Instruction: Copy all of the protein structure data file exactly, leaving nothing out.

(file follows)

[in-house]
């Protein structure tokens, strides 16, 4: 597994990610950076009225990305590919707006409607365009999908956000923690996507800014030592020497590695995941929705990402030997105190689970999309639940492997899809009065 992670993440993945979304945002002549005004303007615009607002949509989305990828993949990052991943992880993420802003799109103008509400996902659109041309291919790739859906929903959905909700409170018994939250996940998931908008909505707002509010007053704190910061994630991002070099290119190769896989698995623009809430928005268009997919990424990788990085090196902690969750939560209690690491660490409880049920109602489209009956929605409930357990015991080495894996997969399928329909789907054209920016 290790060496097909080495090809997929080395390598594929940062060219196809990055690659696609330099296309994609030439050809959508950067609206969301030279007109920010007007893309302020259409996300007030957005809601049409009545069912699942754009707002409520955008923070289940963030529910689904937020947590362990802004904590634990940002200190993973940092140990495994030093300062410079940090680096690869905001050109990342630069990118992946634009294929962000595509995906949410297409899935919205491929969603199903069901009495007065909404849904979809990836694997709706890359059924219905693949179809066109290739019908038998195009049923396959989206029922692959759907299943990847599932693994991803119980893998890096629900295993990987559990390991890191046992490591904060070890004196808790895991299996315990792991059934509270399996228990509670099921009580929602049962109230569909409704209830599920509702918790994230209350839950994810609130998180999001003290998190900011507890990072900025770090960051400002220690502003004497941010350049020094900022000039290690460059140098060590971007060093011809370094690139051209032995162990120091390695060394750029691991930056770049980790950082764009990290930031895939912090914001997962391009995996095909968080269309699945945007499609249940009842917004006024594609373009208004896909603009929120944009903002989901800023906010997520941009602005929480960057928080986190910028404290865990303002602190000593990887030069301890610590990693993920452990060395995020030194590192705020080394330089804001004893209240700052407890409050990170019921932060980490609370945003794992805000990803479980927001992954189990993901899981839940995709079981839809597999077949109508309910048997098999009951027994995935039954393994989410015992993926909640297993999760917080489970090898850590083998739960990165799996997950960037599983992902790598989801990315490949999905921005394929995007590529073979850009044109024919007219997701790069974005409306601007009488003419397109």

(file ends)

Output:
[in-house]
């Protein structure tokens, strides 16, 4: 597994990610950076009225990305590919707006409607365009999908956000923690996507800014030592020497590695995941929705990402030997105190689970999309639940492997899809009065 992670993440993945979304945002002549005004303007615009607002949509989305990828993949990052991943992880993420802003799109103008509400996902659109041309291919790739859906929903959905909700409170018994939250996940998931908008909505707002509010007053704190910061994630991002070099290119190769896989698995623009809430928005268009997919990424990788990085090196902690969750939560209690690491660490409880049920109602489209009956929605409930357990015991080495894996997969399928329909789907054209920016 290790060496097909080495090809997929080395390598594929940062060219196809990055690659696609330099296309994609030439050809959508950067609206969301030279007109920010007007893309302020259409996300007030957005809601049409009545069912699942754009707002409520955008923070289940963030529910689904937020947590362990802004904590634990940002200190993973940092140990495994030093300062410079940090680096690869905001050109990342630069990118992946634009294929962000595509995906949410297409899935919205491929969603199903069901009495007065909404849904979809990836694997709706890359059924219905693949179809066109290739019908038998195009049923396959989206029922692959759907299943990847599932693994991803119980893998890096629900295993990987559990390991890191046992490591904060070890004196808790895991299996315990792991059934509270399996228990509670099921009580929602049962109230569909409704209830599920509702918790994230209350839950994810609130998180999001003290998190900011507890990072900025770090960051400002220690502003004497941010350049020094900022000039290690460059140098060590971007060093011809370094690139051209032995162990120091390695060394750029691991930056770049980790950082764009990290930031895939912090914001997962391009995996095909968080269309699945945007499609249940009842917004006024594609373009208004896909603009929120944009903002989901800023906010997520941009602005929480960057928080986190910028404290865990303002602190000593990887030069301890610590990693993920452990060395995020030194590192705020080394330089804001004893209240700052407890409050990170019921932060980490609370945003794992805000990803479980927001992954189990993901899981839940995709079981839809597999077949109508309910048997098999009951027994995935039954393994989410015992993926909640297993999760917080489970090898850590083998739960990165799996997950960037599983992902790598989801990315490949999905921005394929995007590529073979850009044109024919007219997701790069974005409306601007009488003419397109």